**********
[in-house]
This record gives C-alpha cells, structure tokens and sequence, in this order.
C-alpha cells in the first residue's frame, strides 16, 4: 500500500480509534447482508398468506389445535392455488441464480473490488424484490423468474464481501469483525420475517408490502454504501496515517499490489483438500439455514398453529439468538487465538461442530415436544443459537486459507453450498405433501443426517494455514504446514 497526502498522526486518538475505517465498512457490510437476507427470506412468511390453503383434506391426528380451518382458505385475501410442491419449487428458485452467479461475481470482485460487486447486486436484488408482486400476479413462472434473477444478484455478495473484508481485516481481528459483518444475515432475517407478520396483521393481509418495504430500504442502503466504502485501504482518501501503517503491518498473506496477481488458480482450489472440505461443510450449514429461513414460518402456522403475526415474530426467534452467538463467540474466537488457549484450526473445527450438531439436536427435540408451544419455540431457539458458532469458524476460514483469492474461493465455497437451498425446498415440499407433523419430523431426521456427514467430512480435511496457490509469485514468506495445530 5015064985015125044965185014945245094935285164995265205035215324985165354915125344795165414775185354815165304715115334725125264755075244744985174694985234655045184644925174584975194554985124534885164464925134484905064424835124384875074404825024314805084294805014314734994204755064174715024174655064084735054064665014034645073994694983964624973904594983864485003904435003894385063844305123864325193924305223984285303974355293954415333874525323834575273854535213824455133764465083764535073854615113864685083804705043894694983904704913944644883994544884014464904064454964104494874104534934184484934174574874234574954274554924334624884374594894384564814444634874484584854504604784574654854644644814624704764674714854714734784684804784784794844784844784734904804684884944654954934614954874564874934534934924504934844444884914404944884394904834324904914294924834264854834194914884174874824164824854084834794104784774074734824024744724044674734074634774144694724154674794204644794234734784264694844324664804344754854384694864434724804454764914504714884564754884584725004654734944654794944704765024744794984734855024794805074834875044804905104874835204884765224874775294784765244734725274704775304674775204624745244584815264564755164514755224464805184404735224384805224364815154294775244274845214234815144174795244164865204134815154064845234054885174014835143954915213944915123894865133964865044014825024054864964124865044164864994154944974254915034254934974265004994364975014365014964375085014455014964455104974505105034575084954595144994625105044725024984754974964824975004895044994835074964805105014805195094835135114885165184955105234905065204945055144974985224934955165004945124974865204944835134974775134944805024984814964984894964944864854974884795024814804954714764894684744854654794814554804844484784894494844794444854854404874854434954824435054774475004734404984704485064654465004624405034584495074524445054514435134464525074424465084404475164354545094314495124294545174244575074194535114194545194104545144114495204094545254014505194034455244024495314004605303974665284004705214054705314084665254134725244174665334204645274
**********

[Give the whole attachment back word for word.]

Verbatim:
[in-house]
This record gives C-alpha cells, structure tokens and sequence, in this order.
C-alpha cells in the first residue's frame, strides 16, 4: 500500500480509534447482508398468506389445535392455488441464480473490488424484490423468474464481501469483525420475517408490502454504501496515517499490489483438500439455514398453529439468538487465538461442530415436544443459537486459507453450498405433501443426517494455514504446514 497526502498522526486518538475505517465498512457490510437476507427470506412468511390453503383434506391426528380451518382458505385475501410442491419449487428458485452467479461475481470482485460487486447486486436484488408482486400476479413462472434473477444478484455478495473484508481485516481481528459483518444475515432475517407478520396483521393481509418495504430500504442502503466504502485501504482518501501503517503491518498473506496477481488458480482450489472440505461443510450449514429461513414460518402456522403475526415474530426467534452467538463467540474466537488457549484450526473445527450438531439436536427435540408451544419455540431457539458458532469458524476460514483469492474461493465455497437451498425446498415440499407433523419430523431426521456427514467430512480435511496457490509469485514468506495445530 5015064985015125044965185014945245094935285164995265205035215324985165354915125344795165414775185354815165304715115334725125264755075244744985174694985234655045184644925174584975194554985124534885164464925134484905064424835124384875074404825024314805084294805014314734994204755064174715024174655064084735054064665014034645073994694983964624973904594983864485003904435003894385063844305123864325193924305223984285303974355293954415333874525323834575273854535213824455133764465083764535073854615113864685083804705043894694983904704913944644883994544884014464904064454964104494874104534934184484934174574874234574954274554924334624884374594894384564814444634874484584854504604784574654854644644814624704764674714854714734784684804784784794844784844784734904804684884944654954934614954874564874934534934924504934844444884914404944884394904834324904914294924834264854834194914884174874824164824854084834794104784774074734824024744724044674734074634774144694724154674794204644794234734784264694844324664804344754854384694864434724804454764914504714884564754884584725004654734944654794944704765024744794984734855024794805074834875044804905104874835204884765224874775294784765244734725274704775304674775204624745244584815264564755164514755224464805184404735224384805224364815154294775244274845214234815144174795244164865204134815154064845234054885174014835143954915213944915123894865133964865044014825024054864964124865044164864994154944974254915034254934974265004994364975014365014964375085014455014964455104974505105034575084954595144994625105044725024984754974964824975004895044994835074964805105014805195094835135114885165184955105234905065204945055144974985224934955165004945124974865204944835134974775134944805024984814964984894964944864854974884795024814804954714764894684744854654794814554804844484784894494844794444854854404874854434954824435054774475004734404984704485064654465004624405034584495074524445054514435134464525074424465084404475164354545094314495124294545174244575074194535114194545194104545144114495204094545254014505194034455244024495314004605303974665284004705214054705314084665254134725244174665334204645274